Creating a positive social media feed
We often hear that scrolling on social media can have a negative impact on young people’s self-esteem and confidence. Research shows that the people and types of content we follow can actually help us feel happier and more confident.
By helping your child to weed out accounts that make them feel bad about themselves and curate a more positive social media feed, you can help them get the most out of their time online. As Instagram body positive advocate Megan Crabbe (@bodyposipanda) says, “your online space should feel like somewhere that you want to go, that inspires you and makes you feel positively about yourself and the world."
How to use social media
So, what’s likely to make your child feel good about themselves when they’re scrolling on social media? Scientists and psychologists have found that certain types of content are particularly good for improving body confidence. This includes:
- Inclusive and diverse representations of beauty (body sizes, shapes, skin tones, abilities and appearances)
- Memes with uplifting content that remind us to to be kind to ourselves
- Body positive influencers who celebrate real, diverse and inclusive beauty (we’ve listed some of our favourites below)
- Parody posts or videos that challenge unrealistic beauty standards and stereotypes like the amazing@celestebarber
Less: digital distortion and unrealistic ideals
There are plenty of positive ways to use social media – but studies also show that some content should be avoided to help create a body positive social media space. Seeing certain types of content for just a few minutes can have a negative impact on young people’s self-esteem and body confidence:
- Digitally distorted images that promote unrealistic beauty ideals and social media stereotypes
- Carefully curated, filtered and edited selfies
- ‘Fitspiration’ content that promotes the idea that women and girls must aspire to a particular body type to be ‘fit’ or ‘healthy’
Creating a positive social media space
Share these tips with a young person in your life and have the selfie talk to help them create confidence boosting social media feeds:
Follow accounts that celebrate real, diverse and inclusive beauty
Encourage them to follow influencers who celebrate all kinds of beauty. Here are just some of our amazing Dove partners: @tanyacompass @hulisanravele @itsmekellieb @bodiposipanda @scarrednotscared @megboggs.
Do a social media experiment
Spend 5 minutes scrolling through your feeds together. Think about the positive impact of social media as well as the negative. How did it make you feel? Talk about what types of posts made you feel uplifted, strong, and inspired, and what types of posts make you feel worried, annoyed, or bad about yourself.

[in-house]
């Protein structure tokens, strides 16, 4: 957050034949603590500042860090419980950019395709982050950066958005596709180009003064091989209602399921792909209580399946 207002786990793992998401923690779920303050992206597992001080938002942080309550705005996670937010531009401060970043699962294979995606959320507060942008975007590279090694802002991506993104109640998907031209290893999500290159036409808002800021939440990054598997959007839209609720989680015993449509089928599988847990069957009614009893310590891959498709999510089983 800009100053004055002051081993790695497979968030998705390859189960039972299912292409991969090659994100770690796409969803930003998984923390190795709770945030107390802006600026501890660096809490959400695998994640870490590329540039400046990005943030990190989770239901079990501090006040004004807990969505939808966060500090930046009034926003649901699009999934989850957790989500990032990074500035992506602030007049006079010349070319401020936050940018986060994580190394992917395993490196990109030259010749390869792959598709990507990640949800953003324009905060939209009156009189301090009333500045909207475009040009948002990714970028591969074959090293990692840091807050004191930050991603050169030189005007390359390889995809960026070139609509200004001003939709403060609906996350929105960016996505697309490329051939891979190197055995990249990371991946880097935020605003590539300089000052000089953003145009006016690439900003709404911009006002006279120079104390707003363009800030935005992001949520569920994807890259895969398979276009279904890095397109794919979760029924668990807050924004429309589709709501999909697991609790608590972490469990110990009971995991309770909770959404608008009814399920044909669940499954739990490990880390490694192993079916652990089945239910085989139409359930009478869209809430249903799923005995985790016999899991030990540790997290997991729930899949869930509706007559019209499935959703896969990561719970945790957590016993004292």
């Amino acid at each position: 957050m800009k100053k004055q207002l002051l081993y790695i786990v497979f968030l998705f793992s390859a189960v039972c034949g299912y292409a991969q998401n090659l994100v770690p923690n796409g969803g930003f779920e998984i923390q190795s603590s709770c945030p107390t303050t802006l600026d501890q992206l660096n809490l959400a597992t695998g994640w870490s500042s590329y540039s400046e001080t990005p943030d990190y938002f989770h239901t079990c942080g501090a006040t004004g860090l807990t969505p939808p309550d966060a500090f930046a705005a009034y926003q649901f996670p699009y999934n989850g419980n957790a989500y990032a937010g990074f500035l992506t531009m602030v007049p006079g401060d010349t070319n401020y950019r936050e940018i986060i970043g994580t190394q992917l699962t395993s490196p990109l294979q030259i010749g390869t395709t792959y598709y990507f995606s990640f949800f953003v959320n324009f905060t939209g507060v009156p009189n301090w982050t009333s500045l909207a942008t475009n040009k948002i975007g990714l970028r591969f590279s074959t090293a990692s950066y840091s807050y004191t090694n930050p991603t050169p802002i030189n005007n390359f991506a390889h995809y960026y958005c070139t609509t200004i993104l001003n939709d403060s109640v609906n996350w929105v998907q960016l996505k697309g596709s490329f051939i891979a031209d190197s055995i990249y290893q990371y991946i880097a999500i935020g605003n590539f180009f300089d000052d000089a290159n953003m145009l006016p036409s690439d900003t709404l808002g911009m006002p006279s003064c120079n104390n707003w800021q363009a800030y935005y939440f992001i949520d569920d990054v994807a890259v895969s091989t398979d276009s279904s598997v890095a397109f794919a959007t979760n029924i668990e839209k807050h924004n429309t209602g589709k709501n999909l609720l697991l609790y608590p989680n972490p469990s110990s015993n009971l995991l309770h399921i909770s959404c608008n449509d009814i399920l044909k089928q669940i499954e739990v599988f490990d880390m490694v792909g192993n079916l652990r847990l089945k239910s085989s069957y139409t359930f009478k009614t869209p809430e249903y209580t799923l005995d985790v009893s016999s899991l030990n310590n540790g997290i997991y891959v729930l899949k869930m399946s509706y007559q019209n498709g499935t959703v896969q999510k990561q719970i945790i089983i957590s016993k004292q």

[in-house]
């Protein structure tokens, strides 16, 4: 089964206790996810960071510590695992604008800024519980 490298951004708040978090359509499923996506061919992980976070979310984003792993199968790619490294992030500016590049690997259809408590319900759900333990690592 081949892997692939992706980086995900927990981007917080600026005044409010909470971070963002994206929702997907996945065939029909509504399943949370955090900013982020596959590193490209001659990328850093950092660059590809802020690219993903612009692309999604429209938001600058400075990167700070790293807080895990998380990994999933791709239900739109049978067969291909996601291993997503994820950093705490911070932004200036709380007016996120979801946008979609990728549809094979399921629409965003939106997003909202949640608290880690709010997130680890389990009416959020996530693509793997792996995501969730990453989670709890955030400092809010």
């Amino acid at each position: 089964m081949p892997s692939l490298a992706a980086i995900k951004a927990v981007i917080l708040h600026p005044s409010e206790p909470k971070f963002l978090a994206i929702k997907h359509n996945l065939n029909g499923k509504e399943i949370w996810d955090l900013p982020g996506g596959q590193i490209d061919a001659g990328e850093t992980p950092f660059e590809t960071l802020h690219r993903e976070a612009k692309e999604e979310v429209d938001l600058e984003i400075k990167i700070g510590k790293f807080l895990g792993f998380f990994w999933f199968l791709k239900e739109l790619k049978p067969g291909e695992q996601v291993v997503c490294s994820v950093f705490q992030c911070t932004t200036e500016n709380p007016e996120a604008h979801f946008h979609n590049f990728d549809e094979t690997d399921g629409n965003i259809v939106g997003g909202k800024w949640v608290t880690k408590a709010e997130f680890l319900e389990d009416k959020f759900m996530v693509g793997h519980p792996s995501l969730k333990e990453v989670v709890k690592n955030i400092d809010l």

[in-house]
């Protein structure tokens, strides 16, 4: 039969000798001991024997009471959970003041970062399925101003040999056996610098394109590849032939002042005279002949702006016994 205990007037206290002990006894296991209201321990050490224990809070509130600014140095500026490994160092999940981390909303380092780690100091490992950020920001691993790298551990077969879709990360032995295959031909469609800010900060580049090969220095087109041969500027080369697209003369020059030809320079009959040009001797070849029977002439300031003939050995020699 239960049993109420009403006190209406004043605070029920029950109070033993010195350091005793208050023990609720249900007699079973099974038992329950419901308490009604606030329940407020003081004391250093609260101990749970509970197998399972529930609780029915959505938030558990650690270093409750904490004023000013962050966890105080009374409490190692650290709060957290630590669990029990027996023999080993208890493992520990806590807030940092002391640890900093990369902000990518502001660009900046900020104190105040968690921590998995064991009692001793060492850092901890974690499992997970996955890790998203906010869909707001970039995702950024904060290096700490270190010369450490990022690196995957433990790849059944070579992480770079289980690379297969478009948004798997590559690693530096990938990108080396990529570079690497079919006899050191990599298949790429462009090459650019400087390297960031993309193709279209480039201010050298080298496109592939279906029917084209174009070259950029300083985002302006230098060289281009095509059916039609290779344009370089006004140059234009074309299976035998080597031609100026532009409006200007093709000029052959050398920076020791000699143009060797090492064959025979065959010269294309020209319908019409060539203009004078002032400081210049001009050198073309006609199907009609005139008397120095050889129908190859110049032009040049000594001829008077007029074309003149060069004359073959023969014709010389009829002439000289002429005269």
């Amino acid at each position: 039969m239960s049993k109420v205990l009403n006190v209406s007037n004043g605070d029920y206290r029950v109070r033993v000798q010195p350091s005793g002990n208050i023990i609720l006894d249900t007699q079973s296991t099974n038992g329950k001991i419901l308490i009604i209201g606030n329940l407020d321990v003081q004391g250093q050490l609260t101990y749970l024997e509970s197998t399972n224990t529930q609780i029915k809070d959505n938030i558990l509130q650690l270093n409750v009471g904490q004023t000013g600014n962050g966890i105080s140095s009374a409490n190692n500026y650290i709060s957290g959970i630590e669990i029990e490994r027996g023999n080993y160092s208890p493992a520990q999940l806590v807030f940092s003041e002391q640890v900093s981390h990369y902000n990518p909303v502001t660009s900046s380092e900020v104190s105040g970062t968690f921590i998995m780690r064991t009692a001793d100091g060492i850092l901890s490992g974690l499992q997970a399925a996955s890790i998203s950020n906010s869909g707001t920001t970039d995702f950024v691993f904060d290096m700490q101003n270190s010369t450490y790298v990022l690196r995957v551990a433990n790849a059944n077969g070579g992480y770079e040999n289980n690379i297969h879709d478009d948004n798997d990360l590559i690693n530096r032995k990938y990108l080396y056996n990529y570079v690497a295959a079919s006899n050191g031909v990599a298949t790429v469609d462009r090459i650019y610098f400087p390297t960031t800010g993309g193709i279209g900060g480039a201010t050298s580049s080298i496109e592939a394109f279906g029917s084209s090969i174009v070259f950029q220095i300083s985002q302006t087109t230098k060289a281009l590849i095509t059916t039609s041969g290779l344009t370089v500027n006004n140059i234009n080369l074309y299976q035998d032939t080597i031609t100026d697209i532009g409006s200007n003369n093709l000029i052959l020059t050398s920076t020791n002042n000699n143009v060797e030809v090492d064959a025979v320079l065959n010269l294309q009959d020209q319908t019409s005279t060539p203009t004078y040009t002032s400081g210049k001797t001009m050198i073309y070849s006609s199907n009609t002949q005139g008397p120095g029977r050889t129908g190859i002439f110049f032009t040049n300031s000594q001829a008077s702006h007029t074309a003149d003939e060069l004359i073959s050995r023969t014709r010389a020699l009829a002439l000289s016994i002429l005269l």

Promote positive use of social media and encourage them to hide the accounts that made them feel bad, for a week. If it makes them feel good not seeing these posts, encourage them to hit unfollow. Remind your child they have the power to take control of their social media feed and build an uplifting space.
Learn something new
Help them look for new content that interests and inspires them. Can you find tutorials that teach you both something new?
Create feel-good content
Encourage your child to post photos reflecting different aspects of their personality (hobbies and interests) instead of selfies and hyper-posed photos.
Teach them to use social media to connect with people, instead of passively scrolling. Get them to drop their friends a DM telling them what they admire most about them.
With the rise of social media, filters and digital distortion there's never been a better time to have the Selfie Talk.
With more young people turning to social media influencers for inspiration and advice, it’s so important to help them understand the difference between real life and adverts.
Why is social networking so important to young people? Explore the positive and negative effects of social media, and why it can cause loss of self-esteem
- Slater, A., Varsani, N., & Diedrichs P.C. (2017). The impact of fitspiration and self-compassion Instagram images on women's body image, self-compassion, and mood.
- Cohen, R., Fardouly, J., Newton-John, T., & Slater, A. (2019). An experimental investigation of the effects of viewing body positive content on young women’s mood and body image.
- Matheson, E.L., Smith, H.G., Lewis-Smith, H., Diedrichs, P.C. The evaluation of a mini-game in providing immediate reprieve from body image concerns and negative mood among adolescents.
- Slater, A., Cole, N., & Fardouly, J. (2019). The effect of exposure to parodies of thin-ideal images on young women’s body image and mood.
- Diedrichs, P.C., & Lee, C. (2011). Average-size female models promote positive body image and appeal to consumers
- Tiggemann, M., & Zacardo, M. “Exercise to be fit, not skinny”: The effect of fitspiration imagery on women’s body image.
- Robinson, L., Prichard, I., Nikolaidis, A., Drummond, C., Drummond, M., & Tiggemann, M. (2017). Idealised media images: The effect of fitspiration imagery on body satisfaction and exercise behaviour.
- Fardouly, J., Diedrichs, P.C., Vartanian, L., &. Halliwell, E. (2015). Social Comparisons on Social Media: The Impact of Facebook on Young Women’s Body Image Concerns and Mood.
- Kleemans, M., Daalmans, S., Carbaat, I., & Anschütz, D. (2018). Picture Perfect: The Direct Effect of Manipulated Instagram Photos on Body Image in Adolescent Girls.
- Huang, Q., Peng, W., & Ahn, S. (2020). When media becomes the mirror: A meta-analysis on media and body image.
- Wang, Y., Fardouly, J., Vartanian, L., & Lei, L. (2019). Selfie-viewing and facial dissatisfaction among Chinese adolescents: A moderated mediation model of general attractiveness internalization and body appreciation.
- Cohen, R., Newton-John, T., & Slater, A. (2018). ‘Selfie’-objectification: The role of selfies in self-objectification and disordered eating in young women.